Cabot, a native of Indiana weaned on Judy Blume and Barbara Cartland, was already a successful romance novelist (as Patricia Cabot) before she began writing for young adults; her alter-alter ego, Jenny Carroll, began a new series shortly after The Princess Diaries debuted. The Carroll books are divided between the Mediator series, starring a girl who can communicate with restless ghosts; and the 1-800-WHERE-R-YOU books, in which a girl struck by lightning acquires the ability to locate missing people.

Cabot writes her books in a conspiratorial, first-person style that resonates with her readers. She has obviously kept a grip on the vernacular and the key issues of adolescence; but what makes her books so irresistible is the mixing of the mundane with the fantastic. After all, who wouldn't like to wake up and be a princess all of a sudden, or a seer? Cabot takes such offhand notions and roots them firmly in the details of average, middle-class American life. She has also tiptoed into mystery and paranormal suspense with other YA novels and series installments.

Cabot continues to write adult novels under various permutations of her given name (Meggin Patricia Cabot): from 19th-century historical romances to contemporary chick lit. And, as with her books for teens, these romances have earned praise for their lighthearted humor and well drawn characters.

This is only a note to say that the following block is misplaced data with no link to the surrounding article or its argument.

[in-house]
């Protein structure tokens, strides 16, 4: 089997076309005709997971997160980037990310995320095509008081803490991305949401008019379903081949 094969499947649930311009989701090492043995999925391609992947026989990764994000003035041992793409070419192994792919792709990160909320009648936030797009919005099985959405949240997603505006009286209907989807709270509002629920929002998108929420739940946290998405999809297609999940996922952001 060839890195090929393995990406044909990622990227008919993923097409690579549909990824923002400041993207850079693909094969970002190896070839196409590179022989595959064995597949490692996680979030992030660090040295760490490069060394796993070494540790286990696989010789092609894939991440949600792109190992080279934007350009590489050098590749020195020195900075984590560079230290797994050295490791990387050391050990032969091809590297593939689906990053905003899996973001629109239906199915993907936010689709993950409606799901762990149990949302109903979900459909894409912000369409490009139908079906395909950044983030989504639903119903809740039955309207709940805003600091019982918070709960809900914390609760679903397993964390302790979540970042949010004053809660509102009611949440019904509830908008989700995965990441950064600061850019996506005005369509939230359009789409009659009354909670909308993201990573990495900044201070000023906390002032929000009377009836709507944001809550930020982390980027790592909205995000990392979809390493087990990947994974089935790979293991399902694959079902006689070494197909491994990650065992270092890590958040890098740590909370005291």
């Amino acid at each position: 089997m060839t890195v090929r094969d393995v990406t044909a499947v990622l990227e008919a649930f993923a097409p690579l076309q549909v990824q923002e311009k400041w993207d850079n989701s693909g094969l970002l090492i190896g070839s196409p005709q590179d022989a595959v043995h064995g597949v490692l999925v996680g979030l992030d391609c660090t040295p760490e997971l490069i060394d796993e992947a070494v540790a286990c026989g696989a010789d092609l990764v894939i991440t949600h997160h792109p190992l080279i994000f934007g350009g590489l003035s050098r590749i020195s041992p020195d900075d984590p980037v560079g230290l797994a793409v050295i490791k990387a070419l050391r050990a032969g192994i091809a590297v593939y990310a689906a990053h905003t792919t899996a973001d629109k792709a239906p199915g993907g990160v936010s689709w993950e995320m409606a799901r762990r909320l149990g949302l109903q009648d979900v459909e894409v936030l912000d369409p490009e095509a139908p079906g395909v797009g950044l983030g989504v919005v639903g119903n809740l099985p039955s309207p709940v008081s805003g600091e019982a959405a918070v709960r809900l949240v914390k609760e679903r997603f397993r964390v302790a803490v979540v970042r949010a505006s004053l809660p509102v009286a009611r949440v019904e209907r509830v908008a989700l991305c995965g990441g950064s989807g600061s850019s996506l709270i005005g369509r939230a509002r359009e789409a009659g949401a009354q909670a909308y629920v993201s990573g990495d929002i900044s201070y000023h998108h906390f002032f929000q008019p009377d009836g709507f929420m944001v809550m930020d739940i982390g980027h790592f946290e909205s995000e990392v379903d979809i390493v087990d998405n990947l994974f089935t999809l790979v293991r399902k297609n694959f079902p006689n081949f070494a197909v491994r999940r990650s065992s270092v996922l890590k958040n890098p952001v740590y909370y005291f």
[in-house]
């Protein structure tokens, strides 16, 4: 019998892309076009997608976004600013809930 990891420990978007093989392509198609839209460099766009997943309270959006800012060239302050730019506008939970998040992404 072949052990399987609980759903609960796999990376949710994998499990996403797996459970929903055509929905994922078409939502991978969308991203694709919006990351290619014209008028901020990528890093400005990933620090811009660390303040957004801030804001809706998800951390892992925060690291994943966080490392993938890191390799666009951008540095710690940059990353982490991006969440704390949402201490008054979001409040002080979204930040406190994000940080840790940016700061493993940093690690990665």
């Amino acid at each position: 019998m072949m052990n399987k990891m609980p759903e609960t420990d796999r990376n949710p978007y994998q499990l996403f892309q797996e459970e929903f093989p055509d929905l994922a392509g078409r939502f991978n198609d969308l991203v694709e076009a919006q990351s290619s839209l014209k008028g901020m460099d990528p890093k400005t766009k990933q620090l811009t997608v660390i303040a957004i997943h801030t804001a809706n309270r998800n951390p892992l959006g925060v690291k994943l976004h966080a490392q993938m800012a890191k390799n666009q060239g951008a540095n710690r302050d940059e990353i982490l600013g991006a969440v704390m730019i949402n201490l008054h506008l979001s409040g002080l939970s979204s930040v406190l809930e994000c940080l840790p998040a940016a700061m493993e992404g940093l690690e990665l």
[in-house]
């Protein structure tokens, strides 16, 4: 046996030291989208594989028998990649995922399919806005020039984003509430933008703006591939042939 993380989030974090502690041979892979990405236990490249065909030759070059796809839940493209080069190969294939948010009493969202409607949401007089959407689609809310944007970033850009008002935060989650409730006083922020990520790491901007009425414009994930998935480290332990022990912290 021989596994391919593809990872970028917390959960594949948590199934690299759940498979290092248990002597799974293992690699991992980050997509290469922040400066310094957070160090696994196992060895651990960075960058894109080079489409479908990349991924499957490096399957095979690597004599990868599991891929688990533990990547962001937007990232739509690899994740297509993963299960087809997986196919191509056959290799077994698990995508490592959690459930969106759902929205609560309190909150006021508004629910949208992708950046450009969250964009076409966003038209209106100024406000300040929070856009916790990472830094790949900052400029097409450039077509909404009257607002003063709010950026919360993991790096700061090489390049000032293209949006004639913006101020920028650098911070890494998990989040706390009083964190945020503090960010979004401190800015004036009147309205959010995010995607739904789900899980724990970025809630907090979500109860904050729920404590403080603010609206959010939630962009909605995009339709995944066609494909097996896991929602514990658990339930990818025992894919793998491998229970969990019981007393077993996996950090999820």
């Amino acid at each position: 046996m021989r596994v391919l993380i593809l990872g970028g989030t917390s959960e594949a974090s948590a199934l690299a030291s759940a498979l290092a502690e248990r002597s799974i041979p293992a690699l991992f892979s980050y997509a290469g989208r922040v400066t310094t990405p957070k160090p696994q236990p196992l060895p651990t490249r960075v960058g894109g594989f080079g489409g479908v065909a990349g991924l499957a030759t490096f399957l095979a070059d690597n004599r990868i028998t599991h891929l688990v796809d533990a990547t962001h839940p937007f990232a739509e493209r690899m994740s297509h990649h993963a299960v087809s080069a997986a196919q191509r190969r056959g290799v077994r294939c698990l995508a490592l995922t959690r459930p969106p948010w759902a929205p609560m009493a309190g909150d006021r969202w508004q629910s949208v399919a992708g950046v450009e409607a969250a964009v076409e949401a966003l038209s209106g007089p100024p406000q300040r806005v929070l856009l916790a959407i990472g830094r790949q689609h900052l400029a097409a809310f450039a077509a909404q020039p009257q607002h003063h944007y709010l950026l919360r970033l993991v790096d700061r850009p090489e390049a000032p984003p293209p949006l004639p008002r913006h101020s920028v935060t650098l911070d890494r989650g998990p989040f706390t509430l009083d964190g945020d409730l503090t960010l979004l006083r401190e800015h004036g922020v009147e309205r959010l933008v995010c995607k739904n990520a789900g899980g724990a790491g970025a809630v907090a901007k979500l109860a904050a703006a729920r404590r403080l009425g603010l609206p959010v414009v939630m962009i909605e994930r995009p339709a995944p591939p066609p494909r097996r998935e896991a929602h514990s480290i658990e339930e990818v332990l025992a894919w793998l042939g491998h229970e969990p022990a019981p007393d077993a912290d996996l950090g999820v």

Good To Know

Some interesting outtakes from our interview with Cabot:

"I am left handed."

"I hate tomatoes of any kind."

"I really wanted to be veterinarian, but I got a 410 on my math SATs."

"Writing used to be my hobby, but now that it's my job, I have no hobby -- except watching TV and laying around the pool reading US Weekly. I have tried many hobbies, such as knitting, Pilates, ballet, yoga, and guitar, but none of them have taken. So I guess I'm stuck with no hobby.

Read More Show Less
    1. Also Known As:
      Meggin Patricia Cabot (full name); Patricia Cabot, Jenny Caroll
    2. Hometown:
      New York, New York
    1. Education:
      B.A. in fine arts, Indiana University, 1991
    2. Website:

Read an Excerpt

How to Be Popular


By Meg Cabot

HarperCollins Publishers, Inc.

Copyright © 2006 Meg Cabot
All right reserved.

ISBN: 0060880120

Chapter One

T-minus two days and counting
saturday, august 26, 7 P.M.

I should have known from the way the woman kept looking at my name tag that she was going to ask.

"Steph Landry," she said as she pulled out her wallet. "Now, how do I know that name?"

"Gosh, ma'am," I said. "I don't know." Except that, even though I had never seen this woman before in my life, I had a pretty good idea how she might have heard of me.

"I know," the lady said, snapping her fingers, then pointing at me. "You're on the Bloomville High School women's soccer team!"

"No, ma'am," I said to her. "I'm not."

"You weren't on the court of the Greene County Fair Queen, were you?"

But you could tell, even as the words were coming out of her mouth, she knew she was wrong again. I don't have Indiana county fair queen hair -- i.e., my hair is short, not long; brown, not blonde; and curly, not straight. Nor do I have an Indiana county fair queen bod -- i.e., I'm kinda on the short side, and if I don't exercise regularly, my butt kind of . . . expands.

Obviously I do what I can with what God gave me, but I won't be landing on America's Next Top Model anytime soon, much less the court of any fair queen.

"No, ma'am," I said.

The thing is, I reallydidn't want to get into it with her. Who would?

But she wouldn't let it go.

"Goodness. I just know I know your name from somewhere," the woman said, handing me her credit card to pay for her purchases. "You sure I didn't read about you in the paper?"